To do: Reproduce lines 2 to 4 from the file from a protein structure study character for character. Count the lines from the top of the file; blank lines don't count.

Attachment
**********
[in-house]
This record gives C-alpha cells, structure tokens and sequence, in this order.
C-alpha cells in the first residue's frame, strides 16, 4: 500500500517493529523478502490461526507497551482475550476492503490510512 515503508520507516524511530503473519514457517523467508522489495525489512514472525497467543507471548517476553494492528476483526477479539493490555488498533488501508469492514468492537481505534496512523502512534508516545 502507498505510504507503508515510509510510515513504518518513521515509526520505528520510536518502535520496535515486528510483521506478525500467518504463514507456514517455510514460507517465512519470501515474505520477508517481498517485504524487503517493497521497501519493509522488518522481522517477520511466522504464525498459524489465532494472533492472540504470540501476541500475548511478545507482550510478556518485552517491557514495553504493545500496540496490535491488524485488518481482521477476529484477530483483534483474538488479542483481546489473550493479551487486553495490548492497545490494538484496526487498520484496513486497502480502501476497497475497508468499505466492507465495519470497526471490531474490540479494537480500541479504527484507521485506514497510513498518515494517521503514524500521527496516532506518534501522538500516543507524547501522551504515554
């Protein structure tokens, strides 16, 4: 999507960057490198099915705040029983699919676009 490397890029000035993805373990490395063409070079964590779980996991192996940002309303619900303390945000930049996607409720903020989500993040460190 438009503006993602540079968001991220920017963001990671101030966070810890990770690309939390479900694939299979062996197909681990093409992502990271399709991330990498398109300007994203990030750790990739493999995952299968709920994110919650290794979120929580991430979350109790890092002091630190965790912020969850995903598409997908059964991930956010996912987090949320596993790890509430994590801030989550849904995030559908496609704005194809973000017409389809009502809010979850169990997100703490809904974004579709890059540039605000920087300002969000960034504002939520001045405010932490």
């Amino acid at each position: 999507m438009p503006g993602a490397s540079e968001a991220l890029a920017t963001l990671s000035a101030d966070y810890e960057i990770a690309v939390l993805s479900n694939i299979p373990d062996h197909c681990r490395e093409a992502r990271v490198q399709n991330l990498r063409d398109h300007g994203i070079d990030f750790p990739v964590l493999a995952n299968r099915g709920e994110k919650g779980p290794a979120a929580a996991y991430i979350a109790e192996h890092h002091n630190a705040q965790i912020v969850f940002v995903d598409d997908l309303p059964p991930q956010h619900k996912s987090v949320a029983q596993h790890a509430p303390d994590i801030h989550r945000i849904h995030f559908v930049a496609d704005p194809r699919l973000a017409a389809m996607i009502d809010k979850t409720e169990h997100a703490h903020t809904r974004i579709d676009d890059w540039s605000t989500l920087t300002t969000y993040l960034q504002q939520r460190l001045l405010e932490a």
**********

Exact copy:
This record gives C-alpha cells, structure tokens and sequence, in this order.
C-alpha cells in the first residue's frame, strides 16, 4: 500500500517493529523478502490461526507497551482475550476492503490510512 515503508520507516524511530503473519514457517523467508522489495525489512514472525497467543507471548517476553494492528476483526477479539493490555488498533488501508469492514468492537481505534496512523502512534508516545 502507498505510504507503508515510509510510515513504518518513521515509526520505528520510536518502535520496535515486528510483521506478525500467518504463514507456514517455510514460507517465512519470501515474505520477508517481498517485504524487503517493497521497501519493509522488518522481522517477520511466522504464525498459524489465532494472533492472540504470540501476541500475548511478545507482550510478556518485552517491557514495553504493545500496540496490535491488524485488518481482521477476529484477530483483534483474538488479542483481546489473550493479551487486553495490548492497545490494538484496526487498520484496513486497502480502501476497497475497508468499505466492507465495519470497526471490531474490540479494537480500541479504527484507521485506514497510513498518515494517521503514524500521527496516532506518534501522538500516543507524547501522551504515554
């Protein structure tokens, strides 16, 4: 999507960057490198099915705040029983699919676009 490397890029000035993805373990490395063409070079964590779980996991192996940002309303619900303390945000930049996607409720903020989500993040460190 438009503006993602540079968001991220920017963001990671101030966070810890990770690309939390479900694939299979062996197909681990093409992502990271399709991330990498398109300007994203990030750790990739493999995952299968709920994110919650290794979120929580991430979350109790890092002091630190965790912020969850995903598409997908059964991930956010996912987090949320596993790890509430994590801030989550849904995030559908496609704005194809973000017409389809009502809010979850169990997100703490809904974004579709890059540039605000920087300002969000960034504002939520001045405010932490």